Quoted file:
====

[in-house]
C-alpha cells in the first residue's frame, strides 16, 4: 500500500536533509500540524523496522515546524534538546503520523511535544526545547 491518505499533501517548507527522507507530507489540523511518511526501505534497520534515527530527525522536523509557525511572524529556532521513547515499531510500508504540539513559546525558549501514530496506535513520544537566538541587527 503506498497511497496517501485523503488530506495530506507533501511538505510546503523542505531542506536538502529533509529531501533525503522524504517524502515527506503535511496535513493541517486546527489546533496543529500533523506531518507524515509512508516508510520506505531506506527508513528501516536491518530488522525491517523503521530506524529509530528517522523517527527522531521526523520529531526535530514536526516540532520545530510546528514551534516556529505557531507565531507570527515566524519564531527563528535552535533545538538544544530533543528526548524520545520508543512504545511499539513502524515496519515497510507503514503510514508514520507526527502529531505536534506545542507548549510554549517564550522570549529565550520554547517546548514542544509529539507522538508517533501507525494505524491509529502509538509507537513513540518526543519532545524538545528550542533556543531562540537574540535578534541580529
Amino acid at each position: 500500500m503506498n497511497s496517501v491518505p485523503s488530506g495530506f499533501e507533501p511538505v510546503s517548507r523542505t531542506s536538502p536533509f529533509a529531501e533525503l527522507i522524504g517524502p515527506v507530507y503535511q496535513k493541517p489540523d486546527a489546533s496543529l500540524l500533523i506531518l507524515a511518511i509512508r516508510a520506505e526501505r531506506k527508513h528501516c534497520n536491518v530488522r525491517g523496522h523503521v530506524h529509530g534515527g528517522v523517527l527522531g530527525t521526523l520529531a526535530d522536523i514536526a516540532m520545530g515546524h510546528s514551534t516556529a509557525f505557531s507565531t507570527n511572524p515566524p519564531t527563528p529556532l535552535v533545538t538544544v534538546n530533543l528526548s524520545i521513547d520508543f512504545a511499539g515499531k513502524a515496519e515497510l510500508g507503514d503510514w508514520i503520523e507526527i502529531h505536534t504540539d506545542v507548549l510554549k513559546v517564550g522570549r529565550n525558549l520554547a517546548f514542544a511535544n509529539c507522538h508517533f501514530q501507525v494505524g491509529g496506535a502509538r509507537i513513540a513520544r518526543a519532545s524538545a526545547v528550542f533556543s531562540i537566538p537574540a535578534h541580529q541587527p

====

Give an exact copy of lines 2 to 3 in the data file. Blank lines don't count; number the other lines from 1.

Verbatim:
C-alpha cells in the first residue's frame, strides 16, 4: 500500500536533509500540524523496522515546524534538546503520523511535544526545547 491518505499533501517548507527522507507530507489540523511518511526501505534497520534515527530527525522536523509557525511572524529556532521513547515499531510500508504540539513559546525558549501514530496506535513520544537566538541587527 503506498497511497496517501485523503488530506495530506507533501511538505510546503523542505531542506536538502529533509529531501533525503522524504517524502515527506503535511496535513493541517486546527489546533496543529500533523506531518507524515509512508516508510520506505531506506527508513528501516536491518530488522525491517523503521530506524529509530528517522523517527527522531521526523520529531526535530514536526516540532520545530510546528514551534516556529505557531507565531507570527515566524519564531527563528535552535533545538538544544530533543528526548524520545520508543512504545511499539513502524515496519515497510507503514503510514508514520507526527502529531505536534506545542507548549510554549517564550522570549529565550520554547517546548514542544509529539507522538508517533501507525494505524491509529502509538509507537513513540518526543519532545524538545528550542533556543531562540537574540535578534541580529
Amino acid at each position: 500500500m503506498n497511497s496517501v491518505p485523503s488530506g495530506f499533501e507533501p511538505v510546503s517548507r523542505t531542506s536538502p536533509f529533509a529531501e533525503l527522507i522524504g517524502p515527506v507530507y503535511q496535513k493541517p489540523d486546527a489546533s496543529l500540524l500533523i506531518l507524515a511518511i509512508r516508510a520506505e526501505r531506506k527508513h528501516c534497520n536491518v530488522r525491517g523496522h523503521v530506524h529509530g534515527g528517522v523517527l527522531g530527525t521526523l520529531a526535530d522536523i514536526a516540532m520545530g515546524h510546528s514551534t516556529a509557525f505557531s507565531t507570527n511572524p515566524p519564531t527563528p529556532l535552535v533545538t538544544v534538546n530533543l528526548s524520545i521513547d520508543f512504545a511499539g515499531k513502524a515496519e515497510l510500508g507503514d503510514w508514520i503520523e507526527i502529531h505536534t504540539d506545542v507548549l510554549k513559546v517564550g522570549r529565550n525558549l520554547a517546548f514542544a511535544n509529539c507522538h508517533f501514530q501507525v494505524g491509529g496506535a502509538r509507537i513513540a513520544r518526543a519532545s524538545a526545547v528550542f533556543s531562540i537566538p537574540a535578534h541580529q541587527p